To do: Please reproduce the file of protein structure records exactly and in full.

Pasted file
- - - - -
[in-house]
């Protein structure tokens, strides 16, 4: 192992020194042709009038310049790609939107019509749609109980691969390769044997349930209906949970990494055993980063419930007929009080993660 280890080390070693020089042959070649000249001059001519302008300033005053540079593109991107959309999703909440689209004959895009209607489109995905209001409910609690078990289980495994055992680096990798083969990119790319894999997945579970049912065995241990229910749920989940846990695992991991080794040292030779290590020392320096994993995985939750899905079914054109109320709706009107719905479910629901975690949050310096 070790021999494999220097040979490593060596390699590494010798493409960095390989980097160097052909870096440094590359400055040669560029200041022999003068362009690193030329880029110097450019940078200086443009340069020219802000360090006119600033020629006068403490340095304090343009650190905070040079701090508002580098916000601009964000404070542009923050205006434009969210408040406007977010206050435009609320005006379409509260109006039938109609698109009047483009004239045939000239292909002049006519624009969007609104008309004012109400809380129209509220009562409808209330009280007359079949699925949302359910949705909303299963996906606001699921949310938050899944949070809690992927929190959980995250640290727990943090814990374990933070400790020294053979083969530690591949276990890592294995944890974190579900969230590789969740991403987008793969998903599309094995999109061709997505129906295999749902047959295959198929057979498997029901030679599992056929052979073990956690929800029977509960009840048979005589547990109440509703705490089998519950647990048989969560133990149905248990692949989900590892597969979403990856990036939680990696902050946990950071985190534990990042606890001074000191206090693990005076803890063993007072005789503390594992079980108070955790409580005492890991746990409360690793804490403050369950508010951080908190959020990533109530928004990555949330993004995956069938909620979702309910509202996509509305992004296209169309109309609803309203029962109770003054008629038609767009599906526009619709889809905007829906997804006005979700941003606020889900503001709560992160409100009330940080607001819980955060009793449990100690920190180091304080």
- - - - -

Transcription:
[in-house]
């Protein structure tokens, strides 16, 4: 192992020194042709009038310049790609939107019509749609109980691969390769044997349930209906949970990494055993980063419930007929009080993660 280890080390070693020089042959070649000249001059001519302008300033005053540079593109991107959309999703909440689209004959895009209607489109995905209001409910609690078990289980495994055992680096990798083969990119790319894999997945579970049912065995241990229910749920989940846990695992991991080794040292030779290590020392320096994993995985939750899905079914054109109320709706009107719905479910629901975690949050310096 070790021999494999220097040979490593060596390699590494010798493409960095390989980097160097052909870096440094590359400055040669560029200041022999003068362009690193030329880029110097450019940078200086443009340069020219802000360090006119600033020629006068403490340095304090343009650190905070040079701090508002580098916000601009964000404070542009923050205006434009969210408040406007977010206050435009609320005006379409509260109006039938109609698109009047483009004239045939000239292909002049006519624009969007609104008309004012109400809380129209509220009562409808209330009280007359079949699925949302359910949705909303299963996906606001699921949310938050899944949070809690992927929190959980995250640290727990943090814990374990933070400790020294053979083969530690591949276990890592294995944890974190579900969230590789969740991403987008793969998903599309094995999109061709997505129906295999749902047959295959198929057979498997029901030679599992056929052979073990956690929800029977509960009840048979005589547990109440509703705490089998519950647990048989969560133990149905248990692949989900590892597969979403990856990036939680990696902050946990950071985190534990990042606890001074000191206090693990005076803890063993007072005789503390594992079980108070955790409580005492890991746990409360690793804490403050369950508010951080908190959020990533109530928004990555949330993004995956069938909620979702309910509202996509509305992004296209169309109309609803309203029962109770003054008629038609767009599906526009619709889809905007829906997804006005979700941003606020889900503001709560992160409100009330940080607001819980955060009793449990100690920190180091304080």